Yeah, shoulder pads was very important. And I was only a couple of days away from going on a holiday to Vietnam because I was absolutely bad. I was burnt out. So you know, something I’ve experienced myself three or four times. Anyway, the receptionist rings. He said, You have to come in today. I’m like, I can’t possibly come in today. Got a whole afternoon for patients. It’s not going to happen. I said, I possibly can come in tomorrow, but you don’t have to be I was supposed to be going to visit my Artena distant town. I said, Look, I’ll see if I can reorganise it. But I could just remember almost rolling my eyes like, Oh, can’t you just tell me the results over the phone? Like really? You know, is it that hard? I’m so busy. I don’t I’m so important that I don’t have time to come. Anyway, so I go in and you she’s looking a bit grim. And she tells me that the results are not don’t look good from the ultrasound. You need to have a biopsy, and I’m booking you in to see a surgeon and I’m thinking well that’s a bit melodramatic, isn’t it? You haven’t even got the results yet. So I have the biopsy, and I go on my holiday and she’s booked me in to get The results from the surgeon so I rock up to this man’s office, I’ve never seen him before in my life. And he tells me, it’s malignant. And I’m booking you in for surgery. And I can remember just walking out back to my car and he said, Do you have anyone to drive me home? And I’m like, oh, no, it’s fine, I’m fine. I only live down the road, it’s fine, I’ll drive myself home. And I walked out, and I sat in the car for a few minutes. And I went from, I’ve got so much to do, I’m such a busy person, I can’t possibly come in for this appointment, to ringing three of my colleagues, and asking them whether they would take my patients for the next six months. So like, within the hour, I’d send out an email, I had arranged made arrangements for my patients to be diverted to other clinics, and I checked my clinic down. So it is a furphy, to say that you can’t do something. And it’s sometimes not until you have that moment of you know, like, when you stare death in the face, it has a pretty clarifying effect, I had to say. And something that was impossible an hour ago suddenly becomes very possible, and you just do it. And that taught me a very big lesson. And over the course of the treatment that I had, which was during the first year of the pandemic, because hey,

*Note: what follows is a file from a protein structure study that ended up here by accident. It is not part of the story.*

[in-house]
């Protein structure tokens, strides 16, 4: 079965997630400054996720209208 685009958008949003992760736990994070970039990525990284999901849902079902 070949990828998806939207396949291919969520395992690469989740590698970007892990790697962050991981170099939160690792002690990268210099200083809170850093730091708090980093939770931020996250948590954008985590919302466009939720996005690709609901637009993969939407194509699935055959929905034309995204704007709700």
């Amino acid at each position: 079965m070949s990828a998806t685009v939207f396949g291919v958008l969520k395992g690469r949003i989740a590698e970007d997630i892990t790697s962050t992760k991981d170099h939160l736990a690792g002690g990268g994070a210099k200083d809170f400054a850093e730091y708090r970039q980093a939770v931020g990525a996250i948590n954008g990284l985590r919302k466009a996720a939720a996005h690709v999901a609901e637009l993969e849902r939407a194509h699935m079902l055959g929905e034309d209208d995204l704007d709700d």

Juliette Karaman  31:35

I love your sense. All right.

Kate Caine  31:41

Seriously, like I had this drive that I was, you know, I was going to make it a good experience. But I met some of the nicest people I was, I was for probably the first time and it was, it was a lot to do with you about receiving all your work with me about receiving, to allow myself to receive help random people in the supermarket wanting to carry my groceries, people wanting to do things for me. And it was it was so humbling for, for me to who’s been a care of other people, and who’s always doing other people to allow myself to, to receive that and not feel bad about it. So it was lovely. And so many opportunities arose for me to broaden my coaching, skills and coaching new people came into my world coaching world to take that time to pause and reevaluate where what was important in my life, who and what was important in my life. It was it was an IT. I don’t recommend that anybody has it. But it for me, it was an incredible experience. And it changed the way I saw the world I’ve had

Juliette Karaman  33:08

interesting, right and thank you so much for sharing that and being so vulnerable and open. How we receive is not that easy, right? And we’ve just been so brought up to be stoic. And now we can do it ourselves. And then when you actually open those codes, that receiving channel, and yes, by the way, I do have a programme called receiving codes. So go to my website. And look at that. Once you start opening that, it’s like, oh, the whole world actually wants to give to me, I just have been too busy. To look at this. I’ve been too engrained in my own thing to actually receive this energetic exchange, because we can’t keep giving and receiving right? It’s the beauty of life where it’s about.